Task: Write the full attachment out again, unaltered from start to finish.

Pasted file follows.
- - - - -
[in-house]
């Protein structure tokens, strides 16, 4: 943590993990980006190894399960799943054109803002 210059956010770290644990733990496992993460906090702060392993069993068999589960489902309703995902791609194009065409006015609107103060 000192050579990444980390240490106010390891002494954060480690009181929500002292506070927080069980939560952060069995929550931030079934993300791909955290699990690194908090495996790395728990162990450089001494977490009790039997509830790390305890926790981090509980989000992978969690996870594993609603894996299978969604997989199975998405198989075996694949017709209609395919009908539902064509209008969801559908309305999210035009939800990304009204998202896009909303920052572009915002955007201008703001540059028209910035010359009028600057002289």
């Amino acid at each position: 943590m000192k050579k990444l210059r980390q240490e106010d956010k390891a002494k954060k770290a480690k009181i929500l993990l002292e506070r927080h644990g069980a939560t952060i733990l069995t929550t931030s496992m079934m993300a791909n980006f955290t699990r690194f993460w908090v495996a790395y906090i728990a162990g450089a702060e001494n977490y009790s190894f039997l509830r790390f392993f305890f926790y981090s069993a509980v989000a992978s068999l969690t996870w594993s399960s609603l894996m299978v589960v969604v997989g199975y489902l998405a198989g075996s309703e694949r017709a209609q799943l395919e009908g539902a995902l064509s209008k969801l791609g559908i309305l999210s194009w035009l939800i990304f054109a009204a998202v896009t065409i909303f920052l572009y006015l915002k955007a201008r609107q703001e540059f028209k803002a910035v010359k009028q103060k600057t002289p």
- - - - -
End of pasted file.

[in-house]
């Protein structure tokens, strides 16, 4: 943590993990980006190894399960799943054109803002 210059956010770290644990733990496992993460906090702060392993069993068999589960489902309703995902791609194009065409006015609107103060 000192050579990444980390240490106010390891002494954060480690009181929500002292506070927080069980939560952060069995929550931030079934993300791909955290699990690194908090495996790395728990162990450089001494977490009790039997509830790390305890926790981090509980989000992978969690996870594993609603894996299978969604997989199975998405198989075996694949017709209609395919009908539902064509209008969801559908309305999210035009939800990304009204998202896009909303920052572009915002955007201008703001540059028209910035010359009028600057002289």
């Amino acid at each position: 943590m000192k050579k990444l210059r980390q240490e106010d956010k390891a002494k954060k770290a480690k009181i929500l993990l002292e506070r927080h644990g069980a939560t952060i733990l069995t929550t931030s496992m079934m993300a791909n980006f955290t699990r690194f993460w908090v495996a790395y906090i728990a162990g450089a702060e001494n977490y009790s190894f039997l509830r790390f392993f305890f926790y981090s069993a509980v989000a992978s068999l969690t996870w594993s399960s609603l894996m299978v589960v969604v997989g199975y489902l998405a198989g075996s309703e694949r017709a209609q799943l395919e009908g539902a995902l064509s209008k969801l791609g559908i309305l999210s194009w035009l939800i990304f054109a009204a998202v896009t065409i909303f920052l572009y006015l915002k955007a201008r609107q703001e540059f028209k803002a910035v010359k009028q103060k600057t002289p």